Rule 9 is also a very good one. My experience here is that most people never get to the point of testing at this scale. How many clients do you have that know their “point of inflection”.

  4. Hi Alois,

    Thanks, I get the Dynatrace blog from the PerfPlanet feed and enjoy your stuff too :-)

    Re the “point of inflection” concept I have expanded on this a bit here – http://blog.siteconfidence.com/2010/06/more-on-point-of-inflection.html

    Re our clients, well, I have to say (of course!) that all our load testing clients understand where their application performance curve hits the “point of inflection”. ;-)

    Regarding the original “scaling capacity curve” (where your horizontal/vertical scaling starts to no longer offer an effective ROI and you have to start planning to re-architect everything)… yup, that’s harder to answer.

    I think those customers experiencing rapid growth have a much better eye on this whereas those that have slower growth rates might be less aware of an impending cliff.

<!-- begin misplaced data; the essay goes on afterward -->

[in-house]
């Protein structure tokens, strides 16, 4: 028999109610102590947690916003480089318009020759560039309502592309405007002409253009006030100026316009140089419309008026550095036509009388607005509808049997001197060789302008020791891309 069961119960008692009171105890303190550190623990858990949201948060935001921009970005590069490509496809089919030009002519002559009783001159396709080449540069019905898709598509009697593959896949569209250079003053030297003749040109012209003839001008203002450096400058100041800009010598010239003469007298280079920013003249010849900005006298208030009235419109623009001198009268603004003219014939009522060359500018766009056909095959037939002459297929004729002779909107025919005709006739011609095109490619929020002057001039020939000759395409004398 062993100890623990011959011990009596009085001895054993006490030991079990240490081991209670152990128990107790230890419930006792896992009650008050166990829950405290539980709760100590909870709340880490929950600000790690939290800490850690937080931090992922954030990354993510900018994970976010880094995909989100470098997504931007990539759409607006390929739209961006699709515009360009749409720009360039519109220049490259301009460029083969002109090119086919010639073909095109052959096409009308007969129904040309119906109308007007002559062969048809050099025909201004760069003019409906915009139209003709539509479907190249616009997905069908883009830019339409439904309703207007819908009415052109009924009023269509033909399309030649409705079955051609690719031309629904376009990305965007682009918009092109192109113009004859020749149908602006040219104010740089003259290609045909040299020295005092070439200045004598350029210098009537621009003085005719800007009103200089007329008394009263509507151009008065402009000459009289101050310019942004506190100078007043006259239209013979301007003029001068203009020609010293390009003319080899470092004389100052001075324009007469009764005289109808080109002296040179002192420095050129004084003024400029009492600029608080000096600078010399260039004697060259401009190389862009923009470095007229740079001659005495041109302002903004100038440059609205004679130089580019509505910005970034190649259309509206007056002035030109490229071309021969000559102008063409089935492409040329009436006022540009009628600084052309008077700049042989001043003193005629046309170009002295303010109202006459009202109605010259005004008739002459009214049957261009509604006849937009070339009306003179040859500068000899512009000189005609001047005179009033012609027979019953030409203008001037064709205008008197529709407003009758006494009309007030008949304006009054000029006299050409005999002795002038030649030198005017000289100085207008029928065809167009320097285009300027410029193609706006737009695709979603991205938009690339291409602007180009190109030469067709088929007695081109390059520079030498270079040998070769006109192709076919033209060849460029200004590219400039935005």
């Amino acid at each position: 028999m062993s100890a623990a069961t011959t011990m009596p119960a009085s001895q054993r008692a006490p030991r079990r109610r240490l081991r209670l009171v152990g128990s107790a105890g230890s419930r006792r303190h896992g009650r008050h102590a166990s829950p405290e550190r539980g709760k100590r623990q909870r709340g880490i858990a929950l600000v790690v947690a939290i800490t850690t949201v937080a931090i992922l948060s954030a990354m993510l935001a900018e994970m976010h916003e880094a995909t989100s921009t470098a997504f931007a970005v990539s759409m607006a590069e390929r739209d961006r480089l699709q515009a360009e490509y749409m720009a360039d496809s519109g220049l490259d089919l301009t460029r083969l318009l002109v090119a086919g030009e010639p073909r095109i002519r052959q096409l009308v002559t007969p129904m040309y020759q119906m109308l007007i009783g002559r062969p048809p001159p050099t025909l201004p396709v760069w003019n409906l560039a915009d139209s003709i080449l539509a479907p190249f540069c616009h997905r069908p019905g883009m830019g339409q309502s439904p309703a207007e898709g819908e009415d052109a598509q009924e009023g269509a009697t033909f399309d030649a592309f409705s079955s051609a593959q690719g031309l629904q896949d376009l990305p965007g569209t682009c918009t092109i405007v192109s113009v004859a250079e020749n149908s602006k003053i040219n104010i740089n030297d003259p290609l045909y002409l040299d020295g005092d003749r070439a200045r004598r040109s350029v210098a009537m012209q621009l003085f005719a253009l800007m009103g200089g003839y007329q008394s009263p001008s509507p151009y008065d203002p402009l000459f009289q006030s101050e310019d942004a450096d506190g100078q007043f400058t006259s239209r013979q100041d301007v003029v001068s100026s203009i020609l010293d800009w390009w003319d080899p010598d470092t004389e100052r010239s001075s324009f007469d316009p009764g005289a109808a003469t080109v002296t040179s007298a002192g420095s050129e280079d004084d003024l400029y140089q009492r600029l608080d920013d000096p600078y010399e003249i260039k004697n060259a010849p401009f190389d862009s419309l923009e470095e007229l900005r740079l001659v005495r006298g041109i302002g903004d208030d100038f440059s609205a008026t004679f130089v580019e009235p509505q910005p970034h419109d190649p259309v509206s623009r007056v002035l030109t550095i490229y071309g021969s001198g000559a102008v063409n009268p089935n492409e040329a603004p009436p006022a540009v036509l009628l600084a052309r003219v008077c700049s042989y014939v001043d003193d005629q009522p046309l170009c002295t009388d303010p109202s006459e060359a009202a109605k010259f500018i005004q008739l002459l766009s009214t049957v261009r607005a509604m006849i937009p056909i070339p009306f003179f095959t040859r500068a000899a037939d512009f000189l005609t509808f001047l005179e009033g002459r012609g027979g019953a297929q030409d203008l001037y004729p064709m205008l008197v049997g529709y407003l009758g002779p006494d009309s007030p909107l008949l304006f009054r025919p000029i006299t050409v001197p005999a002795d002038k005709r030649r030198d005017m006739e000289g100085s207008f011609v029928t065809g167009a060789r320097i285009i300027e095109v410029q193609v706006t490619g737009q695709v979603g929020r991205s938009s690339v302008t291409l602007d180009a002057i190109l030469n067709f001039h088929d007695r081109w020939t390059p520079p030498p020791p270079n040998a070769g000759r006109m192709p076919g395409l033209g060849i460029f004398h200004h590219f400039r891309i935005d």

It is worth noting that (from personal experience) that sometimes you KNOW the cliff is there, you know that you are heading towards it, but convincing the management that controls the budget you have to spend millions of pounds to start re-architecting NOW to avoid it can be extremely difficult.

    Justifying the ROI “building a system that is pretty much the same as what we have in terms of functionality but just more scalable” can be a frustrating experience.

    Management would rather spend those millions of pounds on developing new features for the customer, sales and marketing or keeping the venture capitalists happy.

    So the argument is (often) “can we not just throw some more hardware at it” or “can’t you just tweak the application or database to speed it up”?